Not at all. Look up rune and manitou 6 way. There is a lot of information there. Fox dhx air shocks were crap prior to 2010 or 2011. They had no mid stroke compression damping.
  • + 1
 I wish they would have redesigned the front triangle for more stand over clearance and stealth dropper post routing. I'm thinking about this bike or sc solo and those are some major considerations.
  • + 2
 I heard mention somewhere of a flip chip that could make the 650B version 160mm.... true or false?
  • + 1
 Can I see any video reviews anytime soon? Or maybe a quick edit of you guys riding with no soundtrack or just pumping the suspension. That'd be nice.
  • + 3
 would love it in yellow color!
  • + 2
 Run a (properly tuned) CCDBA and any harshness in the rear suspension pretty much evaporates.
  • + 3
 Is this from personal experience on an HD with a CCDBA? I've been debating this upgrade all year for my HD.
  • + 2
 I did a fair bit of research in whether to go with Fox or CC on the Mojo HD, and the consensus was that CC was the way to go. My personal experience is that the CCDBA can be tuned to be damn smooth on the HD. Note that it's going to firmer than something like a Horst Link bike unless you run a tonne of sag, but it won't exhibit nasty ramp up at the end of the stroke. I enjoy my HD immensely. Big Grin
  • + 2
 Pretty much? You are right that the CCDBA makes a better job of it but I haven't been able to totally negate it. I run a CCDBA in either 'plush' settings (close to those on CC website for the HD160) or firmer 'pop' settings (same LSC/LSR, more psi and HSC) if I want more to press against in bike park berms/jumps. Either way I do recognise Mike's comments about the rear suspension firming up under pedal sprints, on rough hard ground, that make it a bit skittish. Can make it advisable to stand rather than sit when sprinting on such ground if you have the energy spare to do so.
BNJ99 - the 2.5" CCDBA on a 160mm HD can plough/surf across a rock garden and lose noticeably less momentum that a RP23 would do in my experience. There are small gains in other areas. It is 70% heavier than a 2.5" stroke RP23XV1 though. No gain without pain. Fox make light stuff work very well.
  • + 3
 Yup, pretty much. It works well for the riding I do. Stand and sprint suits me to a T.
  • + 1
 Pinkrobe. That's cool. I would be interested to hear your settings for your CCDBA for comparison.
  • + 1
 I'm using the recommended settings from CC, but with reduced high and low speed rebound damping. For whatever reason, I found their rebound suggestion a little slow. Sag is around 35%, but that number adjusted a fair bit as the shock broke in. I may reduce sag to get a bit more pop, but I'd be splitting hairs.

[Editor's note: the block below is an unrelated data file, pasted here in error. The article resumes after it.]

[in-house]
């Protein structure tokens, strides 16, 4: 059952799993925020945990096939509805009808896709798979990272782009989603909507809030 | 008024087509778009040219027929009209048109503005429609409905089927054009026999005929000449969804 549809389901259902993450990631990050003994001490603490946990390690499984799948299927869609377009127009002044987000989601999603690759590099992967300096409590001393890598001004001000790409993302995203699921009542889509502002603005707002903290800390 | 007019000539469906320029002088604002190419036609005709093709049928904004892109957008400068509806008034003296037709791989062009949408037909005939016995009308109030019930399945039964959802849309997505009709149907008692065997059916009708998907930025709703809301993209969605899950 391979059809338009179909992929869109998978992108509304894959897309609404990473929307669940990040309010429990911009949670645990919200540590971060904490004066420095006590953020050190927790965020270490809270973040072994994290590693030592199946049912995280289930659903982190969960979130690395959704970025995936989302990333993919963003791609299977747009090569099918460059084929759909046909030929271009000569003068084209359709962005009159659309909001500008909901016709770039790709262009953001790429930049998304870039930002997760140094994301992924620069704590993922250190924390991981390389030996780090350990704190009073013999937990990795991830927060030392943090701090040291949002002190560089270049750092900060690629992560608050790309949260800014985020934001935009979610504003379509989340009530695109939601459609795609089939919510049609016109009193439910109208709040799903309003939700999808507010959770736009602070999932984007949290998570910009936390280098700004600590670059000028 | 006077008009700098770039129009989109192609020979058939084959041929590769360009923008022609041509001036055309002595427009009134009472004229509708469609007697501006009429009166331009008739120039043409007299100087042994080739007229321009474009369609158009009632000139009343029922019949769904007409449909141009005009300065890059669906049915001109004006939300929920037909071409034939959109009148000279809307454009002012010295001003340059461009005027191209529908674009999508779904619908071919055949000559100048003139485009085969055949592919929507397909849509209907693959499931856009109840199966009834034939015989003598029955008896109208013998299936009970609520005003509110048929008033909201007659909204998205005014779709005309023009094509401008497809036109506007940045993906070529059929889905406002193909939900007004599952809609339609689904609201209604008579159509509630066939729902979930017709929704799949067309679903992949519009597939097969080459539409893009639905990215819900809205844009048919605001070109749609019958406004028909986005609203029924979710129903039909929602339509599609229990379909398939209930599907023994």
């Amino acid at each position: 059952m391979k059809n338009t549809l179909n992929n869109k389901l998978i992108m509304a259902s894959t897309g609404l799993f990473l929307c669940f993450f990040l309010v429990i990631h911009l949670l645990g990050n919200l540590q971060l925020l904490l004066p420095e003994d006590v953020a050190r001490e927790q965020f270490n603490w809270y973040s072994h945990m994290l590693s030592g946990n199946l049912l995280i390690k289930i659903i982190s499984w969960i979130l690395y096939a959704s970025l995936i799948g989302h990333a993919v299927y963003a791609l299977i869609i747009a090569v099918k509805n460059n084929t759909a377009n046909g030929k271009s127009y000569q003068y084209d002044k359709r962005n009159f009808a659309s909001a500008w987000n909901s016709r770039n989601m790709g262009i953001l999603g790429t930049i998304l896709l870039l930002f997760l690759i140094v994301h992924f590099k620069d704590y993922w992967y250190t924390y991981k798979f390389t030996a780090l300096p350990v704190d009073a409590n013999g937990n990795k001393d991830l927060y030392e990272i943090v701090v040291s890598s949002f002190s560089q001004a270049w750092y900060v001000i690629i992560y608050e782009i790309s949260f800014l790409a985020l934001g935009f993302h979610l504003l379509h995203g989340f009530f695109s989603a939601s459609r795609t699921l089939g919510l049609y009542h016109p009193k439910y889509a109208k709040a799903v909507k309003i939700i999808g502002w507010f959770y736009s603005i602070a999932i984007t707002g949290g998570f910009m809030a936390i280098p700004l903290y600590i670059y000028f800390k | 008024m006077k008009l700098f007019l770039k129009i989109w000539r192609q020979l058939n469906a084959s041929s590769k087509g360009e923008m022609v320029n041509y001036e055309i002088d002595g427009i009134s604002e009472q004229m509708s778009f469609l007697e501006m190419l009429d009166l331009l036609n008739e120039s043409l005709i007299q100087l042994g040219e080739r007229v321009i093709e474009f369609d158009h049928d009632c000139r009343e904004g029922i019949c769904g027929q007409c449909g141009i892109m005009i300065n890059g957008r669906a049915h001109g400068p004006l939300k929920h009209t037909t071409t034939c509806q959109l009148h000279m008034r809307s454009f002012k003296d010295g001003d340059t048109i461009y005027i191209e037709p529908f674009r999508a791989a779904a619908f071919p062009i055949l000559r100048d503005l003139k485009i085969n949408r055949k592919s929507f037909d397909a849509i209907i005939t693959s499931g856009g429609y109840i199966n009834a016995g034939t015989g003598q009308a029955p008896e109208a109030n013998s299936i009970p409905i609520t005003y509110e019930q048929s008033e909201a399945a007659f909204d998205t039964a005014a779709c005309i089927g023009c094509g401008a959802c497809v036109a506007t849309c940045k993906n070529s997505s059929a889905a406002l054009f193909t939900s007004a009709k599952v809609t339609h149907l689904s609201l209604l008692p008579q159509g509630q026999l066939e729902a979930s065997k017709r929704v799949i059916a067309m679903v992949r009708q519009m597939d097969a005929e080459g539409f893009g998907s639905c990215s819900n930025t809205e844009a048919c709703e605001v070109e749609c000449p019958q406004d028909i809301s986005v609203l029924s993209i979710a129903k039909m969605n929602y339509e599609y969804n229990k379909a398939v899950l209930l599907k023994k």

• + 1
 Thanks. If you don't mind. what weight and psi? Is your sag value measured seated or stood? I may be guilty of running too little sag. As I understand it on the HD 35% at the shock probably gives maybe 30% or less at the back wheel. Being tall, 6ft 4in, I have tended to run my forks with higher psi/lower than average sag trying to avoid the fork dive that can come from having a high c of g. Although I must say that recent experience with a 2014 spec TALAS5 fork, since I wrecked my 2011 TALAS4 36/160's, suggest I'm going to have far less problem with forks blowing through the mid-stroke. The point being that I've not wanted too much sag on the shock or it becomes mis-matched front-to-back. I am 175lbs + gear and with the CCDBA in 'pop' settings, at 127psi, get about 26% sag, measured at the shock damper body, seated. Stood its less. My Plush set of settings at about 119psi give me around 30% sag measured at the shock. The bike pedals superbly seated but I do observe that higher sag settings give plenty of bob when stood if I'm too tired to pedal carefully controlled circles and rough terrain, or gradient, deters sat pedalling.
  • + 1
 Weight is 180 + gear, psi was right around 100 if memory serves. Large frame, 5'10" tall [5'11" on a good day]. Sag is measured seated, after bouncing around fore and aft. I use a TALAS 180, and have used less and less rebound damping there as time goes on. I think that almost all full-suspension bikes bob through their travel when cranking hard out of the saddle. I find the HD does it less than HL and VPP bikes I have tried, but there's still some. When seated, the bob is minimal - just a few mm at the shock. I should get that TALAS 5 tech, it sounds like it really works...